Interest rates may not be fully controllable, but some entities have a say in how they fluctuate and react to the economy! The government does not set mortgage interest rates, but their actions certainly impact them. Allow us to further explain this connection, starting with some basics and economic history! For a brief refresher, we need to start with these 3 details:
- The vast majority of mortgages are purchased after closing by Fannie Mae and Freddie Mac
- Those entities fund their organizations by selling Mortgage Backed Securities (MBS), which are like bonds, to Wall Street
- The more desire investors have for MBS, the lower the rates will be for the borrower
Soon after the Great Recession of the late 2000’s, investors were not buying MBS, bonds or stocks. The economy was struggling and the lack of investment was creating an even greater drain. The lack of demand for MBS was pushing rates up for consumers. The Federal Government stepped in with several approaches to get the economy moving again, including:
- Spending trillions of dollars in various projects across the country to create a job market and get investors confident in the economy
- Offering low-interest loans to banks so they could turn around and lend in their communities
- Buying trillions of dollars’ worth of MBS over several years
It’s that last one which drove the biggest impact on mortgage rates. Buying so many mortgage-backed securities kept the demand high and remember, the higher the demand, the lower the rates are for borrowers. If this practice, known as Quantitative Easing (not important you know the term, but it’s tossed about in the media) had not existed, it’s quite possible interest rates would have continued to skyrocket higher and higher. That would have made home buying less attractive and therefore, continued the real estate drag on the economy.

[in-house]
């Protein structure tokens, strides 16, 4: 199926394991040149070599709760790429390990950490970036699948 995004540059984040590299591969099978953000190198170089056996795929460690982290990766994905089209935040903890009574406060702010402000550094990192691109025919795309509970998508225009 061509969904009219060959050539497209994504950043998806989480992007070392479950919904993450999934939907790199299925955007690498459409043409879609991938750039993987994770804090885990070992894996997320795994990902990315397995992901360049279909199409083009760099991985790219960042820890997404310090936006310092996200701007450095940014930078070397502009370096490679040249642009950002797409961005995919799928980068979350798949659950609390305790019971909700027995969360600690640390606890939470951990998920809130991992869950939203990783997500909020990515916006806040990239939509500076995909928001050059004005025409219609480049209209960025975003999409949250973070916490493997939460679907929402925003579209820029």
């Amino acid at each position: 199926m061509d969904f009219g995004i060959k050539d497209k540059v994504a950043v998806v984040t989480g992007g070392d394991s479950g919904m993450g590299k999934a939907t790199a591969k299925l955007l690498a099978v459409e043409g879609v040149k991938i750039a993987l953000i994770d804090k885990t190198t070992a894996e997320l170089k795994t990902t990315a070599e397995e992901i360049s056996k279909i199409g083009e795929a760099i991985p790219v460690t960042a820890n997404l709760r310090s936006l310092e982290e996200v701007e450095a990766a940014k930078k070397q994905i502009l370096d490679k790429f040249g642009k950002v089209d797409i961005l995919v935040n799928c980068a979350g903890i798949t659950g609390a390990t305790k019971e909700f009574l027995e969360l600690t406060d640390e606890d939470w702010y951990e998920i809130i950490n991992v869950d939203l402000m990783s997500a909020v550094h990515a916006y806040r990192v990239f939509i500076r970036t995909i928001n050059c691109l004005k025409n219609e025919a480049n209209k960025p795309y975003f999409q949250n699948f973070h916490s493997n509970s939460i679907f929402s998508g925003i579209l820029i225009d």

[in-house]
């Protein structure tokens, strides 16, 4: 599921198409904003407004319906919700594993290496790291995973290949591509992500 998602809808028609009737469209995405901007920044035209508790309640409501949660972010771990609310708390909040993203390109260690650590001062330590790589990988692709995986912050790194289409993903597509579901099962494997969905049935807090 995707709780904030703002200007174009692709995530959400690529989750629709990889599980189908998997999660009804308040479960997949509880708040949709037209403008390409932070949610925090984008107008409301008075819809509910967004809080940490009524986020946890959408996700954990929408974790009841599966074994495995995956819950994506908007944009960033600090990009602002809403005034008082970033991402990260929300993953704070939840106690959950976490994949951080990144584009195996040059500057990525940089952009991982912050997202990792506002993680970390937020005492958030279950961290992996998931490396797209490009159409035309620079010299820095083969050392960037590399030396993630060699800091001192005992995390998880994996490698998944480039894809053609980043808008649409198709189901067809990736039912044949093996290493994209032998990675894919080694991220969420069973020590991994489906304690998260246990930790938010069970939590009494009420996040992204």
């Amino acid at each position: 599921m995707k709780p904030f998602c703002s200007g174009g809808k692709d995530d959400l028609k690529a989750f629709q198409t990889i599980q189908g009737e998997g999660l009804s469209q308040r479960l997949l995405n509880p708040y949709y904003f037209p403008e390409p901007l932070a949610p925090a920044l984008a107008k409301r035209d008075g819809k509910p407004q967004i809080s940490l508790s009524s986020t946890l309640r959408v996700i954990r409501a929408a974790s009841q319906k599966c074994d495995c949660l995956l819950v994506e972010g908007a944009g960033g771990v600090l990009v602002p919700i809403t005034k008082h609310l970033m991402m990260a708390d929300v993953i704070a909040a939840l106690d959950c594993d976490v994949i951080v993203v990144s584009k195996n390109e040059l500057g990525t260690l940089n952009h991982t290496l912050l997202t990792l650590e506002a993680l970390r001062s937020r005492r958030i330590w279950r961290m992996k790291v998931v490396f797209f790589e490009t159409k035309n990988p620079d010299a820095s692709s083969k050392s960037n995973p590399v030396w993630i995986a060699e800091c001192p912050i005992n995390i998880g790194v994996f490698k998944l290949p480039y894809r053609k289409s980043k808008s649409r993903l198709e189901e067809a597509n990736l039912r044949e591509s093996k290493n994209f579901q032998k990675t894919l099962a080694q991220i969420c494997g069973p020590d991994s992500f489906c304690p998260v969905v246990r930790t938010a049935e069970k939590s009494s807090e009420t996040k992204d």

Well, analysts are now saying our economy is growing stronger (at least at the moment), so the purchasing of MBS by the government has stopped. Interest rates are now reacting to actual market forces without the influence of government intervention. As investors saw more profits to be made in the stock market because of a growing economy, they purchased fewer MBS and more stocks. This lower demand for MBS move the mortgage rates back up again.
Now, remember the government has trillions of dollars of bonds they need to unload, so they have been selling them back into the market. Hmmm… So, now we have:
- An increased supply of MBS
- Idle or low demand for MBS
- A perfect storm for rates to rise
Mortgage rates ebb and flow in the same way stock prices do. We won’t likely see rates move up constantly– they will hit peaks and fall back a bit again. We are likely, however, to see rates rising consistently for a while. This will mean the peaks get higher and the fall back won’t be quite as low.
All of this can change with economic events, but for now, that’s why interest rates have been rising so quickly! To learn more or to start your own home buying journey, contact the Heath Team today!